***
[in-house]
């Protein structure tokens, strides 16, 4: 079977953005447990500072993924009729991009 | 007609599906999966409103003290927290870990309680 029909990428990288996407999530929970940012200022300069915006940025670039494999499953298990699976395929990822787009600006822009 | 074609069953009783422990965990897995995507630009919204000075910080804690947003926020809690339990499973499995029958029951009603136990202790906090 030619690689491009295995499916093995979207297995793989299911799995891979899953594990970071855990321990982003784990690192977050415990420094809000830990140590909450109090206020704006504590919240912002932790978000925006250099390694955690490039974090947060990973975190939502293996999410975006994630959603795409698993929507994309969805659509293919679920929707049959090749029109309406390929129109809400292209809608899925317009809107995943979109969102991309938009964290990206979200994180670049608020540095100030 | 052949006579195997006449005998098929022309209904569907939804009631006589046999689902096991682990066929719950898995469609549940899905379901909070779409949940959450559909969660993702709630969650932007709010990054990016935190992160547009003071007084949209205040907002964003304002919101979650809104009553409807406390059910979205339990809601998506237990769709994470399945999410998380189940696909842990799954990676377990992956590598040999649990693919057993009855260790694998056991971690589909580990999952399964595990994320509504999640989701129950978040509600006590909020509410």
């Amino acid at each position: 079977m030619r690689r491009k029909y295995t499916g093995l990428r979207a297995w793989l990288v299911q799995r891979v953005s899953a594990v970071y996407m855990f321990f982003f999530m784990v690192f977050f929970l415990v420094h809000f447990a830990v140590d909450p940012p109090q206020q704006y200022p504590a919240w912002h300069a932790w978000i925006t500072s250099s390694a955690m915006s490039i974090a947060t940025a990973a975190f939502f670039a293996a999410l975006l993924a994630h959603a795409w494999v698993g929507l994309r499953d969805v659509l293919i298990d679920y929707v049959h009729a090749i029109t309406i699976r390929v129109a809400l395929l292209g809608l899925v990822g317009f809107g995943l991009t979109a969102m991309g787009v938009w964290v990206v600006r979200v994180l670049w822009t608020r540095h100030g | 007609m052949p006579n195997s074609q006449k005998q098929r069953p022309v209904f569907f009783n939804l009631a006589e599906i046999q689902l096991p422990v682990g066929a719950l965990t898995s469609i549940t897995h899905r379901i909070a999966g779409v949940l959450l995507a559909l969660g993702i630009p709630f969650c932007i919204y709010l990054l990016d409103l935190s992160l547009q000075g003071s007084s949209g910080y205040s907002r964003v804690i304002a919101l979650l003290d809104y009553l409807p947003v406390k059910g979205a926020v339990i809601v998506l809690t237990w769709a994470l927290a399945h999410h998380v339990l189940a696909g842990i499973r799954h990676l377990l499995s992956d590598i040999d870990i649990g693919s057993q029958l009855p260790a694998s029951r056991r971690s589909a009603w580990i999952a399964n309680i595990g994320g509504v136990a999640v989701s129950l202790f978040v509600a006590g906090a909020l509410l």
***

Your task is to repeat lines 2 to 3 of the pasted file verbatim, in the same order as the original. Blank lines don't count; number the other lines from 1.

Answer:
């Protein structure tokens, strides 16, 4: 079977953005447990500072993924009729991009 | 007609599906999966409103003290927290870990309680 029909990428990288996407999530929970940012200022300069915006940025670039494999499953298990699976395929990822787009600006822009 | 074609069953009783422990965990897995995507630009919204000075910080804690947003926020809690339990499973499995029958029951009603136990202790906090 030619690689491009295995499916093995979207297995793989299911799995891979899953594990970071855990321990982003784990690192977050415990420094809000830990140590909450109090206020704006504590919240912002932790978000925006250099390694955690490039974090947060990973975190939502293996999410975006994630959603795409698993929507994309969805659509293919679920929707049959090749029109309406390929129109809400292209809608899925317009809107995943979109969102991309938009964290990206979200994180670049608020540095100030 | 052949006579195997006449005998098929022309209904569907939804009631006589046999689902096991682990066929719950898995469609549940899905379901909070779409949940959450559909969660993702709630969650932007709010990054990016935190992160547009003071007084949209205040907002964003304002919101979650809104009553409807406390059910979205339990809601998506237990769709994470399945999410998380189940696909842990799954990676377990992956590598040999649990693919057993009855260790694998056991971690589909580990999952399964595990994320509504999640989701129950978040509600006590909020509410």
């Amino acid at each position: 079977m030619r690689r491009k029909y295995t499916g093995l990428r979207a297995w793989l990288v299911q799995r891979v953005s899953a594990v970071y996407m855990f321990f982003f999530m784990v690192f977050f929970l415990v420094h809000f447990a830990v140590d909450p940012p109090q206020q704006y200022p504590a919240w912002h300069a932790w978000i925006t500072s250099s390694a955690m915006s490039i974090a947060t940025a990973a975190f939502f670039a293996a999410l975006l993924a994630h959603a795409w494999v698993g929507l994309r499953d969805v659509l293919i298990d679920y929707v049959h009729a090749i029109t309406i699976r390929v129109a809400l395929l292209g809608l899925v990822g317009f809107g995943l991009t979109a969102m991309g787009v938009w964290v990206v600006r979200v994180l670049w822009t608020r540095h100030g | 007609m052949p006579n195997s074609q006449k005998q098929r069953p022309v209904f569907f009783n939804l009631a006589e599906i046999q689902l096991p422990v682990g066929a719950l965990t898995s469609i549940t897995h899905r379901i909070a999966g779409v949940l959450l995507a559909l969660g993702i630009p709630f969650c932007i919204y709010l990054l990016d409103l935190s992160l547009q000075g003071s007084s949209g910080y205040s907002r964003v804690i304002a919101l979650l003290d809104y009553l409807p947003v406390k059910g979205a926020v339990i809601v998506l809690t237990w769709a994470l927290a399945h999410h998380v339990l189940a696909g842990i499973r799954h990676l377990l499995s992956d590598i040999d870990i649990g693919s057993q029958l009855p260790a694998s029951r056991r971690s589909a009603w580990i999952a399964n309680i595990g994320g509504v136990a999640v989701s129950l202790f978040v509600a006590g906090a909020l509410l």